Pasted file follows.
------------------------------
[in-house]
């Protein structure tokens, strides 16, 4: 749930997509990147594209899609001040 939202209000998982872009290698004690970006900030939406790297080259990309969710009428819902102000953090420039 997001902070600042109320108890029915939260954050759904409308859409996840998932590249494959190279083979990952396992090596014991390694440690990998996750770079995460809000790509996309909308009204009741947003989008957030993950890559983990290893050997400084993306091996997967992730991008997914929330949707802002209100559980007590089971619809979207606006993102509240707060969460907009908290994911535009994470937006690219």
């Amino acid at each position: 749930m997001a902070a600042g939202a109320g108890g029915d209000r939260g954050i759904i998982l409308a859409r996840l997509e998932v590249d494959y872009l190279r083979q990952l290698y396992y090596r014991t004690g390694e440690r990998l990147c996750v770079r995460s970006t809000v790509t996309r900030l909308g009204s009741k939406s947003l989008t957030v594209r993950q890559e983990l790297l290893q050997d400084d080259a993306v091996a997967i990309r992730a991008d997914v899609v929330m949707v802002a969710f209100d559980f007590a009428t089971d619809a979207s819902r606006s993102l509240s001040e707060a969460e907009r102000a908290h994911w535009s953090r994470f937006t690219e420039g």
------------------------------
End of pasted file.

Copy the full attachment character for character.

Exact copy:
[in-house]
């Protein structure tokens, strides 16, 4: 749930997509990147594209899609001040 939202209000998982872009290698004690970006900030939406790297080259990309969710009428819902102000953090420039 997001902070600042109320108890029915939260954050759904409308859409996840998932590249494959190279083979990952396992090596014991390694440690990998996750770079995460809000790509996309909308009204009741947003989008957030993950890559983990290893050997400084993306091996997967992730991008997914929330949707802002209100559980007590089971619809979207606006993102509240707060969460907009908290994911535009994470937006690219």
């Amino acid at each position: 749930m997001a902070a600042g939202a109320g108890g029915d209000r939260g954050i759904i998982l409308a859409r996840l997509e998932v590249d494959y872009l190279r083979q990952l290698y396992y090596r014991t004690g390694e440690r990998l990147c996750v770079r995460s970006t809000v790509t996309r900030l909308g009204s009741k939406s947003l989008t957030v594209r993950q890559e983990l790297l290893q050997d400084d080259a993306v091996a997967i990309r992730a991008d997914v899609v929330m949707v802002a969710f209100d559980f007590a009428t089971d619809a979207s819902r606006s993102l509240s001040e707060a969460e907009r102000a908290h994911w535009s953090r994470f937006t690219e420039g």